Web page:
Recently, I had my first experience with CBD oil and wrote a post about it on my blog. That was almost two months ago. Since that time, I’ve learned a lot more about using cannabidiol and the benefits associated with use. In this post, I’ll expound on the things I’ve learned through firsthand experience.
One of the first things I learned about taking CBD (cannabidiol) is that there’s no “one size fits all” guideline on dosing. When I was given a recommendation for CBD by a naturopath, I assumed I’d be sent to the pharmacy with prescription in hand complete with dosage and other instructions. That was not the case. When I met with the naturopath, I was given the name of an online source for obtaining CBD and encouraged to purchase products there. It was also recommended I take an additional cannabinoid, CBG (cannabigerol). Using both CBD and CBG cannabinoids, I was told, would provide greater benefits.
Before my visit to see the naturopath, I’d been reading a lot. Through social media and news outlets, I’d become aware of CBD’s popularity. Everything I’d read made CBD sound like a godsend, a remedy for whatever ailed me. I was excited to begin using it and made my first purchase of a CBD tincture on my way home from the cancer treatment center.
Without knowing how the CBD would affect me, I reluctantly took the first dose. It wasn’t clear how long the oil would take to act. As I waited to have my first CBD experience, I couldn’t help but remember life as a teen in the 1970s. Back then, marijuana, though illegal, was easily accessible. The drug, obtained from the plant Cannabis Sativa, contained a powerful psychoactive component called Tetrahydrocannabinol, also known as THC. This cannabinoid affected the brain and brought about feelings of euphoria. People enjoyed using it and found that getting “high” helped them cope while providing an escape from reality.
Marijuana and CBD, although derived from the same plant, are very different. Marijuana contains various amounts of THC – with certain strains grown for medical use containing up to 20% or more. CBD, however, contains only trace amounts of the cannabinoid, usually under 0.3%. As a novice, I wondered if that tiny amount of THC in CBD would negatively affect me, but found out quickly, after using my first couple of doses, it did not.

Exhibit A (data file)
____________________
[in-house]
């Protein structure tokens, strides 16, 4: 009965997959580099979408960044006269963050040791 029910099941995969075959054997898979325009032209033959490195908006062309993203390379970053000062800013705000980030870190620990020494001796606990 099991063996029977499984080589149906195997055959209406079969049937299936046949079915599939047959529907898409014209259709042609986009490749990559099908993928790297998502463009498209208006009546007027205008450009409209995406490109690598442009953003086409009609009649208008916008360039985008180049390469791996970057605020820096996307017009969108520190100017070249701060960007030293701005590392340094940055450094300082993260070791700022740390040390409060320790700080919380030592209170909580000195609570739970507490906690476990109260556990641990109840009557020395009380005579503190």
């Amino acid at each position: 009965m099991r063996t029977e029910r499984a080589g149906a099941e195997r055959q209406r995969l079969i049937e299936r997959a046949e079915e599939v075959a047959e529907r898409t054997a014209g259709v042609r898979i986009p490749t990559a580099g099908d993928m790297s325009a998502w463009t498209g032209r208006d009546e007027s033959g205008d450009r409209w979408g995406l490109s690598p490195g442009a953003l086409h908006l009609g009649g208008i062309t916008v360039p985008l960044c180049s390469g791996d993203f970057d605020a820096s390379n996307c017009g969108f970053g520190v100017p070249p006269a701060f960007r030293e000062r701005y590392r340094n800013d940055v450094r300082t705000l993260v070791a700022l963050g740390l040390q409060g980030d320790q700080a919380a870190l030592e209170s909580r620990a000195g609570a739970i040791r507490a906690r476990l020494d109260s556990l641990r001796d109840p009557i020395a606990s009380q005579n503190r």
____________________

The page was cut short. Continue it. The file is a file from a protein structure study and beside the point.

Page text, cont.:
The CBD takes anywhere from thirty to ninety minutes to take effect. The first thing I noticed, after taking it, was a profound sense of calm. After about an hour, I no longer felt pain. Usually, I suffer from pain on a daily basis both from degenerative spinal issues and from fibromyalgia. I was pleasantly surprised.
Over the past couple of months, I’ve experimented with dosage. When I first began taking the CBD, I took one dropper full a day but soon found that wasn’t enough. The effects of the oil wore off halfway through the day. Now I take 2 to 3 droppers full a day and find this works well for my situation.
Dosage is unique to the individual and since CBD is currently unregulated by the FDA, there’s no way to determine the best dose for everyone. The best way to figure that out is by trial and error. From what I understand, it’s best to start out with a lower dose and gradually increase as necessary based on health benefits expected. Dosage is also affected by the quality and purity of the product. The product I use is a good quality and has been third-party tested. Another consideration when determining the proper dosage is the strength of the product. CBD comes in a wide variety of strengths and potencies. A beginner may want to start out with a low-potency product containing only 300 ml of CBD per dropperful as opposed to a higher potency.
Something else I hadn’t realized before beginning the use of CBD was that our bodies have their own endocannabinoid system. This system helps our bodies maintain homeostasis. We have receptors in our bodies that interact positively with cannabinoids from CBD, CBG and various other cannabinoids. That was pretty amazing.